The Learning Paradigm

Published May 13, 2013 by Mayrbear's Lair


Scholars confirm that to maintain a successful place in today’s global market, there is a need for organizations to be flexible and as a result, today’s CEOs are learning to make necessary adaptations in order to achieve their goals. In addition, because leaders are being bombarded by enormous amounts of external pressure to survive, they have come to understand that learning is the key to their long-term survival and growth. Research indicates that executives are devoting more time to educating their staff and transforming their companies into learning organizations in order to keep up with the expanding global marketplace.  In other words, they are actively seeking opportunities for learning and create an environment with events and activities that support the learning process (Garvin, 2000).


In addition, effective executives acknowledge that their actions create their reality. If they want to see a different reality, they must learn to take measures that employ efficient strategies. This includes plans that are designed with specific goals to achieve the outcomes they envision. Successful leaders in today’s global marketplace are the ones that tackle organizational learning disabilities because they pose a threat to the company’s productivity.  By adopting strategies that support a learning organization, executives are setting up an environment that nurtures new and expansive patterns of thinking, where collective aspiration thrives and people work together on learning how to produce the results they desire. Leaders that have the flexibility to move their organizations toward a learning paradigm know how to ignite and reignite that spark of genuine learning because it helps drive individuals to focus on what really matters.  Strong leaders are capable of bridging teamwork into macro-creativity and create a climate that is free of confining assumptions and mindsets (Senge, 2006).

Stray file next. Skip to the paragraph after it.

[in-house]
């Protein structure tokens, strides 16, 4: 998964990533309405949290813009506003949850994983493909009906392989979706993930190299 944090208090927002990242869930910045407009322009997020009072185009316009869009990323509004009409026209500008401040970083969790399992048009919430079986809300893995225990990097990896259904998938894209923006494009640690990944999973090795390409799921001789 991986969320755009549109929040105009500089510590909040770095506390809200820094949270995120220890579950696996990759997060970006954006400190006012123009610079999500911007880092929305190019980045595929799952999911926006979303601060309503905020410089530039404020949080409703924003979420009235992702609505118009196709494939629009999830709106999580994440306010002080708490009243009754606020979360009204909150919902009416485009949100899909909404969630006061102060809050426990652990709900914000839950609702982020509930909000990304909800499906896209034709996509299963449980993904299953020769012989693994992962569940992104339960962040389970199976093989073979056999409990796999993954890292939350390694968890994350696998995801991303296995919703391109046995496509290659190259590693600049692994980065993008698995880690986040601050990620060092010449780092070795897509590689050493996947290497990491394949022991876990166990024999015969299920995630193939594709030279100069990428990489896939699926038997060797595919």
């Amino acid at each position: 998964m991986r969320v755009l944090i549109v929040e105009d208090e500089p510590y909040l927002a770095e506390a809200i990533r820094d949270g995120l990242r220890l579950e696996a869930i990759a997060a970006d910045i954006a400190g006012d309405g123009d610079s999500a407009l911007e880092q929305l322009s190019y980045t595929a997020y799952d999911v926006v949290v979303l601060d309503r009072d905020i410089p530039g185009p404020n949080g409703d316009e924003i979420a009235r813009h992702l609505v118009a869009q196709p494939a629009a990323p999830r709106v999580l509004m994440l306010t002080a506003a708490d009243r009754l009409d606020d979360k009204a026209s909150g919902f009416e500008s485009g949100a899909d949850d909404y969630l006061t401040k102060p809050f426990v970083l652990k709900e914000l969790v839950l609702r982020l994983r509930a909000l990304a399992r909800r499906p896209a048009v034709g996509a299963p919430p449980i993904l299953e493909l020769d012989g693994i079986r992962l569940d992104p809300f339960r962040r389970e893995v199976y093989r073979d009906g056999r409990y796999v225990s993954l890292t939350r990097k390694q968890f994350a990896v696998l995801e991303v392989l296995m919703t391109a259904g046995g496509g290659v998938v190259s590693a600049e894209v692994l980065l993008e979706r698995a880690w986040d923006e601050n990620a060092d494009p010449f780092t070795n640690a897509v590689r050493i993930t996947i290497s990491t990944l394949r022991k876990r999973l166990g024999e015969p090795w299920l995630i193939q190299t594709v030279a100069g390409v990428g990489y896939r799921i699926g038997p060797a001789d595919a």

People learn faster when they put their knowledge into action solving problems. Marquardt et al. (2009) refer to this as action learning.  The emphasis on learning is what makes this process strategic rather than tactical in equipping leaders to respond to change more effectively.  Simply translated it is the dynamic process that involves a small group of people working together to solve real organizational problems, while focusing on how their learning can benefit individuals, groups, and the organization as a whole (Marquardt, Skipton, Freedman, & Hill, 2009). I believe successful leaders in today’s organizations must have the flexibility to move their institutions toward a learning paradigm, by applying superior active listening and developing skills that will improve individual, team, and organizational performances. In conclusion, leaders that are flexible and adapt a learning paradigm will most likely outlast those that are too rigid and resistant to change.



Garvin, D. (2000). Learning in action: A guide to putting the learning organization to work. Boston, MA: Harvard Business School Press.

Marquardt, M., Skipton, L., Freedman, A., & Hill, C. (2009). Action learning for developing leaders and organizations: Principles, strategies and cases. Washington, DC: American Psychological Association.

Senge, P. (2006). The fifth discipline: The art and practice of the learning organization. New York, NY: Doubleday Publishing.

One comment on “The Learning Paradigm

  • Hello there, You have done a great job. I will definitely digg it
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